• 29. Integration – Commitment continued• There are many organisations working to expand relations – The Australian Trade Commission (Austrade) • Department of Foreign Affairs and Trade • http://www.austrade.gov.au/ • The Australian Trade Commission – Austrade – is the Australian Government’s trade and investment development agency. • Through a network of offices in over 50 countries, Austrade assists Australian companies to grow their international business, attracts productive foreign direct investment into Australia and promotes Australia’s education sector internationally – The Australian Latin American Business Council (ALABC) • Association • http://www.alabc.com.au/ • The Australia-Latin America Business Council (ALABC) promotes, encourages and facilitates commerce, trade and investment between Australia and the countries of Latin America – The Australia-Brazil Chamber of Commerce (ABCC) • Association • http://australiabrazil.com.au • Promote bilateral trade between Australia and Brazil • Increase awareness of opportunities in the Australia-Brazil business relationship • Provide a network for existing players and newcomers to Australia-Brazil markets to share information and experience and develop business contacts • Generate awareness of the capabilities and experience of our members • Provide a forum for lobbying when necessary – The Council on Australian Latin American Relations (COLOAR) • Australian Government Council • http://www.dfat.gov.au/coalar/index.html • enhanced and strengthened links between Australia and Latin America in the priority areas of business, education, sustainability, tourism and cultural promotion; • a closer engagement between corporate Australia with Latin America • an increased awareness and understanding of Australia in Latin America, and of Latin America in Australia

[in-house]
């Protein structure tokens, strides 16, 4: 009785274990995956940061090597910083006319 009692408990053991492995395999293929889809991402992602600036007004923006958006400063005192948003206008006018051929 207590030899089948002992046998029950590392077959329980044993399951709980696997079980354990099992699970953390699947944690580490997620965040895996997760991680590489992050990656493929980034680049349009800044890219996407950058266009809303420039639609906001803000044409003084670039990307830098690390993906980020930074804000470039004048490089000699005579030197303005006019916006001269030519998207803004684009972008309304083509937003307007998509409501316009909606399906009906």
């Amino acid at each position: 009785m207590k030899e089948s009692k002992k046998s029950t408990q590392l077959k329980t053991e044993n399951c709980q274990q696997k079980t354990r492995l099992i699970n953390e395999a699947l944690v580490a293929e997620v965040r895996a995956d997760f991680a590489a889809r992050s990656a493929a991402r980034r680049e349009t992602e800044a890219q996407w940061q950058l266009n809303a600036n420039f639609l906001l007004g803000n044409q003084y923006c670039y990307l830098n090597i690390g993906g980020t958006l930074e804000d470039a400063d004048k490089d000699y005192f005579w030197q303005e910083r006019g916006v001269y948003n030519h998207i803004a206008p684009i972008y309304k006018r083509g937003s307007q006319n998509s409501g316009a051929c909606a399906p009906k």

• 30. Integration – Commitment continued• There are many universities scholarship programs – Brazilian Science without Borders Undergraduate Program • Federal Government of Brazil and the Insititute of International Education (IIE) • http://www.iie.org/en/Programs/Brazil-Science-Without-Borders • The Brazilian governments Science without Borders program provides scholarships to Brazilian undergraduate students in mostly STEM fields (Science, Technology, Engineering and Math) for one year of study at colleges and universities in the United States. Students will return to complete their degrees in Brazil. • Advancing the Brazilian Governments goal of 100,000 scholarships for the best students from Brazil to study abroad at the world’s best universities • Founded in 1919, the Institute of International Education (IIE) is a private nonprofit leader in the international exchange of people and ideas. In collaboration with governments, foundations and other sponsors, IIE creates programs of study and training for students, educators and professionals from all sectors. These programs include the flagship Fulbright Program and Gilman Scholarships administered for the U.S. Department of State. IIE also conducts policy research, provides resources on international exchange opportunities and offers support to scholars in danger. – Federal Univeristy of Minas Gerais (UFMG) • A Coffey employee has just left for a 12 month scholarship to a university in Adelaide, South Australia under a UFMG sponsored program
  • 31. In Summary • Great opportunity • Great people • Welcoming, friendly, sociable • Educated society wanting to learn more and do more • Economically stable and growing country • Brazilians are motivated to grow and succeed • Close family ties • Love international experience but like to return home • Complex country in which to do business • Failure to negotiate the tax and procedural requirements a pitfall • Business relies on strong interpersonal relationships • Importation complex and expensive • Social imperatives drive issues that affect business from abroad • If you can overcome the above, the future is bright • A short term focus is unlikely to meet expectations • Business practices are more informal locally compared to foreign operations • Meetings require more time to deal with soft issues before business issues • If you are prepared to invest in time, to learn, be open minded and be prepared for some challenges along the way, Brazil offers a bright future.
  • 32. Thankyou!